Why is eco-friendly home design so important?
It’s building smart for the future and acknowledging that we’re all in it for the long haul. I started making green choices in 1970 when I was a struggling actor and on a very modest budget. I didn’t expect to start saving money right away, but I knew I was making a good decision. It’s the best choice you’re going to make—for yourself, your children, our environment and our financial well-being.
And guess what? The price of energy? Call me a psychic—it’s going to go up. But if you build right, it’s not only good for the environment, but it’s good for your bottom line. That’s what I’ve found in every green decision I’ve made. Some of it was a longer payback; some of it was really quick.
What sort of materials and systems does MyGreenCottage use?
They use sustainable materials: All of the lumber is FSC [Forest Stewardship Certified]-certified and they build with the highest insulation possible given the particular design you’re going for. And you’re not just restricted to one kind of green spaceship design or something. They’ll build adobe cottages, Victorian homes, California-style homes—they’ll do it all. You’re not limited to something that’s just environmentally sound but won’t work within the aesthetics of your region. You have options.
They also consider all decisions to get the highest LEED [Leadership in Energy and Environmental Design] rating, so they’re going to try and use local materials; they’ll include the most solar that’s possible; and they’re going to get the highest Energy Star rating on the heating and air unit. Everything that you can do to make it a greener house.
Were you surprised to find that building with logs is environmentally friendly?
I have to admit, I was very surprised when I looked at the web site and saw the log option. I went, “Wow, how does this qualify as green?” But it’s all FSC-certified lumber. And we’re not talking about whole logs. They use sections of a log with insulated, sustainable materials on the inside.
What are some green design elements that are used in these homes?
Passive solar. They’re going to look at your land and determine the best way to site your home. They want to know what the trees are like around there; they want to know the latitude and longitude. You’re going to get the greenest home with the best passive solar, with the best design in every way. They’re going to look at it all holistically and consider everything to help you make the best decisions.
Most people think of solar panels and living “off the grid” when it comes to green homes. But what’s the new face of environmentally friendly housing?
I think the new hierarchy for most people is working within a budget and starting on your design by picking the low-hanging fruits first—the stuff that’s going to get you the most bang for your buck. Let’s start there. Let’s all agree that the most energy-efficient lighting is going to get you a lot of bang for your buck. Installation is going to do the same; a smart thermostat; passive solar design. It’s really just pennies on the dollar for what you’re going to get back in a few scant years from just a south-facing overhang that’s going to let that winter sun come in as you get close to the winter solstice and during the summer months it’s going to keep the sun out. And you’ve got a natural way to heating when you need it and cooling when you need it.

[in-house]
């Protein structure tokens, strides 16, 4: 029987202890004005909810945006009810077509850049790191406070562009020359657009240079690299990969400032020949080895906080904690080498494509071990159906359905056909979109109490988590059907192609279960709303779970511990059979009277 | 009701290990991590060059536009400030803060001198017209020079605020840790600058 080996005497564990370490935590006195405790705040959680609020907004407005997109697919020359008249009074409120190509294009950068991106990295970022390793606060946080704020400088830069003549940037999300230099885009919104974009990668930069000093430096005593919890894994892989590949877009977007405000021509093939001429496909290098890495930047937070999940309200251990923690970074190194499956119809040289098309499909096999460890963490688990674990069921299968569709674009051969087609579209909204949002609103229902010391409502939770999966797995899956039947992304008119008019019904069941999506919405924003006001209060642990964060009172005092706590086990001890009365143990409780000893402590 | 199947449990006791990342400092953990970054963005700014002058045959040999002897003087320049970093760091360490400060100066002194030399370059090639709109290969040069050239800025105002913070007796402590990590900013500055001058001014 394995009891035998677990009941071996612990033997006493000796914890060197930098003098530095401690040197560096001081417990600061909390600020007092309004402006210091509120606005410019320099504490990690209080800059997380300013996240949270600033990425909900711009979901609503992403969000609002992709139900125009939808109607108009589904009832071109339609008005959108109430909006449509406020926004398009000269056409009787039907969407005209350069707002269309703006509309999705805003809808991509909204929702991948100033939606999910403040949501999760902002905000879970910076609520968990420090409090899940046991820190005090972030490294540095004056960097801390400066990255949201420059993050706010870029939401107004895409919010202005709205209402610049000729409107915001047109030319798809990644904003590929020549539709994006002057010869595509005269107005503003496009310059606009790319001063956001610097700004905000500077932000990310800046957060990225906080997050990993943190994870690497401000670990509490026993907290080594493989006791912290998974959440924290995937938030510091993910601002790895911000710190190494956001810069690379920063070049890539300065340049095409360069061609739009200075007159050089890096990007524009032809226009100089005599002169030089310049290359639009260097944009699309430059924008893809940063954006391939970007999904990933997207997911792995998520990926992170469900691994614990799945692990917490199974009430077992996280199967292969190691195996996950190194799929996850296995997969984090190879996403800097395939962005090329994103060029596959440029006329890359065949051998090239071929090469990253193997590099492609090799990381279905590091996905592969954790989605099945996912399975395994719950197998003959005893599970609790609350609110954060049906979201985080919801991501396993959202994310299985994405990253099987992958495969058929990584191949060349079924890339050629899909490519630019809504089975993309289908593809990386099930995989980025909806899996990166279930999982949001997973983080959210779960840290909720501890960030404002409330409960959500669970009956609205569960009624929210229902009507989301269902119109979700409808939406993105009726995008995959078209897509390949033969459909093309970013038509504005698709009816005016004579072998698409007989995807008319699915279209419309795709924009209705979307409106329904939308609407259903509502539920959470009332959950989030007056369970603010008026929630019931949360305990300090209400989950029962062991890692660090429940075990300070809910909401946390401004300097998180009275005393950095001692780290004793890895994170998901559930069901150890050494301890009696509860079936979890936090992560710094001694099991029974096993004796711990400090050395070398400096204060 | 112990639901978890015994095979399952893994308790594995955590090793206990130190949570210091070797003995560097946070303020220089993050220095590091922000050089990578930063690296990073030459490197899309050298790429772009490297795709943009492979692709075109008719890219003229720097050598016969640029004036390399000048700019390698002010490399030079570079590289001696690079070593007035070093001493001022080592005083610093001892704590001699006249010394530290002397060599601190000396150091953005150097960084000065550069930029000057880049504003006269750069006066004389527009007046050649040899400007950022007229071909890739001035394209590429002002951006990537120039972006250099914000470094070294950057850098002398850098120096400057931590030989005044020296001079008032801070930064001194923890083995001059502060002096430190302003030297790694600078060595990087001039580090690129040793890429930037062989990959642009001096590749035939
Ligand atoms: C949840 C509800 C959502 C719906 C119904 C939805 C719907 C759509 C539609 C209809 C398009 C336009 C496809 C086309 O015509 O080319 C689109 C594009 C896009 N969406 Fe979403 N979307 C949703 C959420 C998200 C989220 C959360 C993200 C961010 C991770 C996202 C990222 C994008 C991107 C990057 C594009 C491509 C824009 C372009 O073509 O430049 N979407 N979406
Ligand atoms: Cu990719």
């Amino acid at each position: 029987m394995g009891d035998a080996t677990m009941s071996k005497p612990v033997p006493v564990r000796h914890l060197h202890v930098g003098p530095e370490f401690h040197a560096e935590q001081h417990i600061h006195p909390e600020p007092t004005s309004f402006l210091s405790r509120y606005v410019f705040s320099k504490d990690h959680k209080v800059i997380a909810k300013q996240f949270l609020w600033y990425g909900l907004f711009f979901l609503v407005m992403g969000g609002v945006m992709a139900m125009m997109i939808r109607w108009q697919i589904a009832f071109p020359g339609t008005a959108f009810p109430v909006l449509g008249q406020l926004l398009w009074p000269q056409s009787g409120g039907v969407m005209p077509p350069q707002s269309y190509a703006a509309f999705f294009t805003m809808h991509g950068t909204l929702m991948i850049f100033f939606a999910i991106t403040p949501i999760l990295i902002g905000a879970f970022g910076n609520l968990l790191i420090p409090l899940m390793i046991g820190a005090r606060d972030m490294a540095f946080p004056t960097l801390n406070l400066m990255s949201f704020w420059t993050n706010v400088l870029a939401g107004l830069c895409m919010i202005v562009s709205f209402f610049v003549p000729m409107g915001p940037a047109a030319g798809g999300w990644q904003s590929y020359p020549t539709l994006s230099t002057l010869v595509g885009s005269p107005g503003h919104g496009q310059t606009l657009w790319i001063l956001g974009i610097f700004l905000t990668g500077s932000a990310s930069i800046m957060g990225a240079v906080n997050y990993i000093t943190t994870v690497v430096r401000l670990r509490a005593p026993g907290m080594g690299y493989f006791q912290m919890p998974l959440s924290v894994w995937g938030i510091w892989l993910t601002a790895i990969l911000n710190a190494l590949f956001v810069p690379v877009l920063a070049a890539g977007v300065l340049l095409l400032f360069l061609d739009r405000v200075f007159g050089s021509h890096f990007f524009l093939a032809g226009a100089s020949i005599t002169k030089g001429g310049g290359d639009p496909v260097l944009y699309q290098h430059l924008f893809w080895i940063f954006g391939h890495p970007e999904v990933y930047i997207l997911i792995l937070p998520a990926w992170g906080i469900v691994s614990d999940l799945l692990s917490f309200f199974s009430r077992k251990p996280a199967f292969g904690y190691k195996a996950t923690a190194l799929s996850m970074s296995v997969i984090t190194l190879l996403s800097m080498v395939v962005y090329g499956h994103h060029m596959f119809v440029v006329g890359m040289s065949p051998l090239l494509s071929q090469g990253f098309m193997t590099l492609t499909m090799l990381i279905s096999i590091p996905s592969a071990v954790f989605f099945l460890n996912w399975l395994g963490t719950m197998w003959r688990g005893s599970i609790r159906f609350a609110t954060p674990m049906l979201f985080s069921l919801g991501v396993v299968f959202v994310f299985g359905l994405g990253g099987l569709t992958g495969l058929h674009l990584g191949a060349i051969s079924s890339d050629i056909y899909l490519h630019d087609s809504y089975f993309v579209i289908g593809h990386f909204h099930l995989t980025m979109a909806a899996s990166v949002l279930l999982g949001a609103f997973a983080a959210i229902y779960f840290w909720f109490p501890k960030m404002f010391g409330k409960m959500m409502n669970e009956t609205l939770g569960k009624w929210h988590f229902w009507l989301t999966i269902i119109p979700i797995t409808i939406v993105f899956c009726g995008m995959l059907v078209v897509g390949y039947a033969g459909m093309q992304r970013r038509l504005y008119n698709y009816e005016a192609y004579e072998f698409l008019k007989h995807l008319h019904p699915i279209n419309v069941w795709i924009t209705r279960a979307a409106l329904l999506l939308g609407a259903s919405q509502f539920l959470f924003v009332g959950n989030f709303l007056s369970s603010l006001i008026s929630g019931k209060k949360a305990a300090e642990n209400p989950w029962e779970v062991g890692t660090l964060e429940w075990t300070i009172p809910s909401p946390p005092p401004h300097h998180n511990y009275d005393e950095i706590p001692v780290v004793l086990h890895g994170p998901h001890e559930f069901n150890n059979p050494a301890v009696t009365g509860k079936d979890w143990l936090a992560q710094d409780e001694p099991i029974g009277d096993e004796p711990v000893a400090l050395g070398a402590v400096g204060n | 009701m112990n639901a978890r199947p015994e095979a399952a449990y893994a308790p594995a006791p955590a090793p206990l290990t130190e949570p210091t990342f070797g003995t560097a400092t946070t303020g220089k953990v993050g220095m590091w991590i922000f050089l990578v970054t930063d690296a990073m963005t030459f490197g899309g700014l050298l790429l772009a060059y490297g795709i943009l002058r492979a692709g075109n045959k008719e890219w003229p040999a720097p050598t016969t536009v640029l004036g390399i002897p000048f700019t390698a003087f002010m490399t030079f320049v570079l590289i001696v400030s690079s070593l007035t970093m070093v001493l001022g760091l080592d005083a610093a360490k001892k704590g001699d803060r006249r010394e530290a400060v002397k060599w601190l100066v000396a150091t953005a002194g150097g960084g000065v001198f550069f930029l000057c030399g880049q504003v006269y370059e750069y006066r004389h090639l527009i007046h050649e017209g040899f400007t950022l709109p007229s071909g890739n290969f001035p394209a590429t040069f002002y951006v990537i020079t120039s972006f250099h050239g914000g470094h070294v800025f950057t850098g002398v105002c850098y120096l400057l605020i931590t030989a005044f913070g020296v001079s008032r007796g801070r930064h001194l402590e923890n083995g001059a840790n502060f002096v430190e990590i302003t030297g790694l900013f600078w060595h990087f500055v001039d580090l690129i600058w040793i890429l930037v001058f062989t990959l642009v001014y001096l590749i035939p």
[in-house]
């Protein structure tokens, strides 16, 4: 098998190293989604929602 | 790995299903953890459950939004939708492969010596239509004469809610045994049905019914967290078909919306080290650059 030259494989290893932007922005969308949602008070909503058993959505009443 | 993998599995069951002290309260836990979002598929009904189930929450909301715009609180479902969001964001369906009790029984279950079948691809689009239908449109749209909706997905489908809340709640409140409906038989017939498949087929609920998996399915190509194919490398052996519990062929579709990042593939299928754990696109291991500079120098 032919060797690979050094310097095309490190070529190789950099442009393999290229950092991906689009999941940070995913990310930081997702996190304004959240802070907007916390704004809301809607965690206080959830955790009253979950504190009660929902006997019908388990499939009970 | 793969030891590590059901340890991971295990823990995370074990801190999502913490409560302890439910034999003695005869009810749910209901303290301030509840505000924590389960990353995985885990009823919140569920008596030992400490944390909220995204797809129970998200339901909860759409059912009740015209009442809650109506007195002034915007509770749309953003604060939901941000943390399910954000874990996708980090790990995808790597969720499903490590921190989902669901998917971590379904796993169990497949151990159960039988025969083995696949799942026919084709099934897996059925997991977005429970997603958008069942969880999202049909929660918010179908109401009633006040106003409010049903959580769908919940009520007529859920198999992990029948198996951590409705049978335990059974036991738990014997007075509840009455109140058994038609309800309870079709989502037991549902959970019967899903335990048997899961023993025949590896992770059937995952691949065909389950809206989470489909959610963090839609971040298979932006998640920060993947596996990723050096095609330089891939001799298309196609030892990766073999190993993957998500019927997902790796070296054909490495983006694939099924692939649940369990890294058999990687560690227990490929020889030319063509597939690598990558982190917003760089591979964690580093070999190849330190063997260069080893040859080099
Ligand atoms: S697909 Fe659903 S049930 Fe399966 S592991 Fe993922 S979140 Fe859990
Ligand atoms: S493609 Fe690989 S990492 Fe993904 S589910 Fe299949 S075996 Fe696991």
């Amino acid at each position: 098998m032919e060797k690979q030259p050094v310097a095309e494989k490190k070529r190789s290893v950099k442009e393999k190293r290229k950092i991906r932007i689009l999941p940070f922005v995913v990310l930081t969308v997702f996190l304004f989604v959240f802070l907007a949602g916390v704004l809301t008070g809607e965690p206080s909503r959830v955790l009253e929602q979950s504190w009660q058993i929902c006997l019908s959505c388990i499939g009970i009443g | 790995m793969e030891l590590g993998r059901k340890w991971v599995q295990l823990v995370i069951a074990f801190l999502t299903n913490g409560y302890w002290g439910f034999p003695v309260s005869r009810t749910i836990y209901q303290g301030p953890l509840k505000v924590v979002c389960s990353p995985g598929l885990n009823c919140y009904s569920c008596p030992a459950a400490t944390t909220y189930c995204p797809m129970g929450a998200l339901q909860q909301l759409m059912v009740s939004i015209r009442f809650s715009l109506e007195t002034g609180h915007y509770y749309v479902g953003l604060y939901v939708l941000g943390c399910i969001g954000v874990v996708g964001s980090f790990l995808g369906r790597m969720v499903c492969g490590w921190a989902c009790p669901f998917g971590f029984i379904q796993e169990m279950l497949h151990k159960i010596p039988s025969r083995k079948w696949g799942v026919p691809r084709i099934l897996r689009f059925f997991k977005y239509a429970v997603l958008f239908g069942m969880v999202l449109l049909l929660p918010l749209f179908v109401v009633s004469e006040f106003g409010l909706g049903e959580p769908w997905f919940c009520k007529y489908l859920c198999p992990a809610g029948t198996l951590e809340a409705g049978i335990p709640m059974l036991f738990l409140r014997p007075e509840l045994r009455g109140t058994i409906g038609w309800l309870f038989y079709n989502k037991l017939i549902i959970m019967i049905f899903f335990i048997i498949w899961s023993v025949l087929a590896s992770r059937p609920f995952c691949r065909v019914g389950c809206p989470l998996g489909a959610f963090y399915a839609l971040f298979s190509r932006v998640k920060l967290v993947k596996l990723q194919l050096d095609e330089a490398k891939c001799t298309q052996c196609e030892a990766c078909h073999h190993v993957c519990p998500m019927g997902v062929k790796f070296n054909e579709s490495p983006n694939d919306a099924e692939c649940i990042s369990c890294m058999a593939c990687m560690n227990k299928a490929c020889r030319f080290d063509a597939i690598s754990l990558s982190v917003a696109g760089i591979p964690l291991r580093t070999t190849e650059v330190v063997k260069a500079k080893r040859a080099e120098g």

You start with all of that stuff. And then you go and include the bigger ticket items if they’re appropriate, like the solar electric and solar hot-water heating. And we’re so lucky nowadays. We’ve got so many choices for heating and air conditioning, for appliances that are Energy Star rated. A few years ago, we didn’t have those. There was one or two good Energy Star rated refrigerators. Now you have a wide array of options and wonderful brands to choose from.
Aside from energy efficiency, what are some other elements to include in a green home?
There’s so much to consider. There’s passive solar design. There are all of the appliances. There are the materials you use. And getting as much stuff locally as you can is important, too. If there are materials like rock that you can get locally, incorporate that into the design of the house or the design of the garden. You can get extra LEED points for the things you can find locally.
It’s also a good idea to use low-VOC materials and the least toxic stuff in your home with the least amount of off-gassing. You know most people think that the hazardous waste sites in the their neighborhood is the most dangerous place, but the worst hazardous waste site in not always just near your home, it’s IN your home: it’s under the sink, it’s in the carpet material and the flooring material. Avoid all of those things and look for materials that are the most environmentally sensitive.